Skip to main content
Open this photo in gallery:

FairSquare Group Realty, which was previously called Purplebricks, cited the slowdown in the housing market for its shuttering.Fred Lum/The Globe and Mail

Desjardins Group is shuttering its real estate brokerage FairSquare Group Realty in a surprising reversal for the Quebec financial services firm, which had bought the business in the first year of the pandemic when the country’s real estate market was booming.

FairSquare, which was previously called Purplebricks, cited the slowdown in the housing market for the move, and said on its website that it was “no longer accepting new business.” The website showed that FairSquare was registered to work as a brokerage in Ontario, Manitoba and Alberta.

“The decision to cease the operations of FairSquare was not an easy one,” Desjardins spokesperson Chantal Corbeil said in an e-mail. “We have [made] efforts to promote FairSquare activities, but the rapid deterioration of the housing market and its business model do not allow us to continue operations,” she said.

The country’s real estate market has slowed significantly since the Bank of Canada made a series of interest-rate increases, which raised borrowing costs. The volume of home resales has plunged and January’s activity was the lowest since the Great Recession. Prices have fallen for 11 straight months and the typical home price is now 15-per-cent below peak values in February of last year.

FairSquare’s demise is reminiscent of what happened to Purplebricks and its British-based owner. Purplebricks exited Canada after it failed to gain traction with its ambitious international expansion plan. The online brokerage competes with traditional brokerages on price by offering a flat-fee as opposed to commissions typically paid to real estate agents.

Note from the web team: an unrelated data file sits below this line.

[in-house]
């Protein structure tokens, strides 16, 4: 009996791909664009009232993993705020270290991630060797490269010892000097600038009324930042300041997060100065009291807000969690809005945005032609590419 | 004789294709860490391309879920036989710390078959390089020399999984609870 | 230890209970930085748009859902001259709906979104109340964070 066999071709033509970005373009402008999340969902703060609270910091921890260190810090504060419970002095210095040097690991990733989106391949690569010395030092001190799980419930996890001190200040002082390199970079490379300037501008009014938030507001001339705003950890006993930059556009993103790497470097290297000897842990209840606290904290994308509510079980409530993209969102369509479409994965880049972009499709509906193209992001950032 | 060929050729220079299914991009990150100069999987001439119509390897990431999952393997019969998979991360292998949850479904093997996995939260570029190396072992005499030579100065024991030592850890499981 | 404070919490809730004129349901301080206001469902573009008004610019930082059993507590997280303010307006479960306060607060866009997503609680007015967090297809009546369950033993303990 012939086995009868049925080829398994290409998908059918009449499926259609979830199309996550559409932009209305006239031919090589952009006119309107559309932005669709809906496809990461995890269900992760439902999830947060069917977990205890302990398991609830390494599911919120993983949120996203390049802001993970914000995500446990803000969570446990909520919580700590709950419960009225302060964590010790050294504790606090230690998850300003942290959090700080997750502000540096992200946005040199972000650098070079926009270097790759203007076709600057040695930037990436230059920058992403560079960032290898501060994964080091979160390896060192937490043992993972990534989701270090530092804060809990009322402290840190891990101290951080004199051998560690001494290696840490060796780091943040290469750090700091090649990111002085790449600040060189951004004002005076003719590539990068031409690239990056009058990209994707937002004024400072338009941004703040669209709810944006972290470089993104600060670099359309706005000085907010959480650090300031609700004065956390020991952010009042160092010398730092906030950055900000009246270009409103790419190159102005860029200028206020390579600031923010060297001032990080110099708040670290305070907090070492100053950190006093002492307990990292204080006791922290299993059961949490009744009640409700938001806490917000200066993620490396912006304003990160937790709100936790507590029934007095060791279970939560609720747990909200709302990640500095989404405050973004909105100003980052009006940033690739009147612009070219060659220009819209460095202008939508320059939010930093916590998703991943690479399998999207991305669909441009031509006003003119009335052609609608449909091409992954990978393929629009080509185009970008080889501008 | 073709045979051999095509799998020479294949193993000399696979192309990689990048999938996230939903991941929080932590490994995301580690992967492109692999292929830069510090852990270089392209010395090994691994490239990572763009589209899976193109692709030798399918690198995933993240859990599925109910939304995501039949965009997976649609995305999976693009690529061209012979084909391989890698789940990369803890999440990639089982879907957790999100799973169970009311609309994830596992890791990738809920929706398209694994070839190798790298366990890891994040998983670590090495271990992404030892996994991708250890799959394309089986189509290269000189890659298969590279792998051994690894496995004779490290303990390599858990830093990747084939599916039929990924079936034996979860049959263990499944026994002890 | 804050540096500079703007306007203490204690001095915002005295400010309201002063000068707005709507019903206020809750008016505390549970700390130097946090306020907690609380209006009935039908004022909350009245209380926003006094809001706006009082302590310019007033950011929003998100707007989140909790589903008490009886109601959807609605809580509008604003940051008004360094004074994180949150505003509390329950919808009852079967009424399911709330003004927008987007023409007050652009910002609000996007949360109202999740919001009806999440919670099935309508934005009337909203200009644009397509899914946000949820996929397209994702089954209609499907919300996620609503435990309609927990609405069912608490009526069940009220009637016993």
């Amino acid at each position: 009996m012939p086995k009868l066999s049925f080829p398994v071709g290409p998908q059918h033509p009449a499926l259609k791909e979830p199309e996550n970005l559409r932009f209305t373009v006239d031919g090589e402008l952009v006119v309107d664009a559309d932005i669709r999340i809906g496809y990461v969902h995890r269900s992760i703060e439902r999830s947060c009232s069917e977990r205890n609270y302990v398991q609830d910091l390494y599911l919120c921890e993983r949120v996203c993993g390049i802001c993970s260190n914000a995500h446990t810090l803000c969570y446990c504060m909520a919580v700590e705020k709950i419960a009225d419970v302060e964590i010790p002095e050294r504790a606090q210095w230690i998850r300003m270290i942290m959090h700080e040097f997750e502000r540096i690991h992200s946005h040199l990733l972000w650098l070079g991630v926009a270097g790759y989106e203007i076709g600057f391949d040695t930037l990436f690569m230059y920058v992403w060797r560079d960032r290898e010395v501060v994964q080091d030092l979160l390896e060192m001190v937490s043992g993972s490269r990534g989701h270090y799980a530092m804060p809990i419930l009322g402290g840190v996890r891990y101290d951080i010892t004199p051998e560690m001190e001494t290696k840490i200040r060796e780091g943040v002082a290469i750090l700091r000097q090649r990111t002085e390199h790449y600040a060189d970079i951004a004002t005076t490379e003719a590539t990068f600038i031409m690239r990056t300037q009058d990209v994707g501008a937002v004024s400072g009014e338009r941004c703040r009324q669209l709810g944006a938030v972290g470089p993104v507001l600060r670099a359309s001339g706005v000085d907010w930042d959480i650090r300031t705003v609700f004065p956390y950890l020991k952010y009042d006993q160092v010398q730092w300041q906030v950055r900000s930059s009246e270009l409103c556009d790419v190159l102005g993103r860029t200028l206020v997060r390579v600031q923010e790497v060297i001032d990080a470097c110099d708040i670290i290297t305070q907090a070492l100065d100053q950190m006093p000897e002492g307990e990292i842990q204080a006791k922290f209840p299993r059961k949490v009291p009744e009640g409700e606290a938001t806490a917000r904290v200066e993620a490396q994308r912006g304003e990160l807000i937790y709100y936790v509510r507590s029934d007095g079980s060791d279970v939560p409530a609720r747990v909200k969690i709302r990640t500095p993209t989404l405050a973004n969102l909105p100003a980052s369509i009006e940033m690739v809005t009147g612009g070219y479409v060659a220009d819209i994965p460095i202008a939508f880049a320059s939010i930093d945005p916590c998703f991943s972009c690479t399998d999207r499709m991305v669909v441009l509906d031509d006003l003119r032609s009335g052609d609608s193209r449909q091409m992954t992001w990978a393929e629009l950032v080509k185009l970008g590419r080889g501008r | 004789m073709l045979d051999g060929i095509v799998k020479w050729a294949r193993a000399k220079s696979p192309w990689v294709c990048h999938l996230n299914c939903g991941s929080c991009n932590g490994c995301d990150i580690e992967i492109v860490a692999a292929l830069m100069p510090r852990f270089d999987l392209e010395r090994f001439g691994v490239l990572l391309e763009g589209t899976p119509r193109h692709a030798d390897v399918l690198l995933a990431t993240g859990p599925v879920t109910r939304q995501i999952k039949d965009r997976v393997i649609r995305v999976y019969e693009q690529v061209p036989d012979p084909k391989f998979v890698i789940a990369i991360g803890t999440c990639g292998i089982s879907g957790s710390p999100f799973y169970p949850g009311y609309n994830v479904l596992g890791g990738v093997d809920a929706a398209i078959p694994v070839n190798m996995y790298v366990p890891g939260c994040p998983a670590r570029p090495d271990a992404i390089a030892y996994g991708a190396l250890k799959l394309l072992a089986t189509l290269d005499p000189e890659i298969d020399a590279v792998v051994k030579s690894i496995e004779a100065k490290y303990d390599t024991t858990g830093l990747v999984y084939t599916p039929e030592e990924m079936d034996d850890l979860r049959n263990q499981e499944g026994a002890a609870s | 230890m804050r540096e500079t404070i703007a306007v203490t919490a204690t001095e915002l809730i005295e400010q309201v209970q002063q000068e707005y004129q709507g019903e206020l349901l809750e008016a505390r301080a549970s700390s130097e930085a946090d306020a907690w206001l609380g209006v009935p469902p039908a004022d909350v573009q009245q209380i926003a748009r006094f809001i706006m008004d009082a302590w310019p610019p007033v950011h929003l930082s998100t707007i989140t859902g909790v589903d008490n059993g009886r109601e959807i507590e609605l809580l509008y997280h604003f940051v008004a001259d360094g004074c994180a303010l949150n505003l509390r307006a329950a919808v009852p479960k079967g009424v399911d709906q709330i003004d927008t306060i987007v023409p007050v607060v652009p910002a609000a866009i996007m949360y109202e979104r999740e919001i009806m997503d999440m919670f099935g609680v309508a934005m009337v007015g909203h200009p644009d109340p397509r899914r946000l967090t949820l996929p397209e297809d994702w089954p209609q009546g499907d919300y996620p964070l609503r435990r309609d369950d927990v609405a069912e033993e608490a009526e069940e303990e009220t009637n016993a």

In mid-2020, Desjardins spent $60.5-million for Purplebricks’ Canadian subsidiary, which included operations in Quebec called DuProprio, and Purplebricks in Ontario, Manitoba and Alberta. DuProprio was well established in Quebec, but Purplebricks was still trying to make a name for itself in other provinces.

When Desjardins bought Purplebricks, it was supposed to provide the financial services firm with another avenue to sell products and acquire new clients.

Desjardins said it would keep the DuProprio brand and continue to operate in the Quebec market. “Abandoning our buy-and-sell activities outside Quebec does not compromise our ecosystem in Quebec,” Ms. Corbeil said.

The sudden drop in sales activity has hurt other real estate players. Late last year, Properly Inc. laid off about half its staff, saying conditions had “deteriorated much faster” than it anticipated and that it could not predict when the market would recover. Properly was a relatively new brokerage that provided home sellers with a guaranteed sale if the seller’s property met specific requirements.

Follow related authors and topics

Authors and topics you follow will be added to your personal news feed in Following.

Interact with The Globe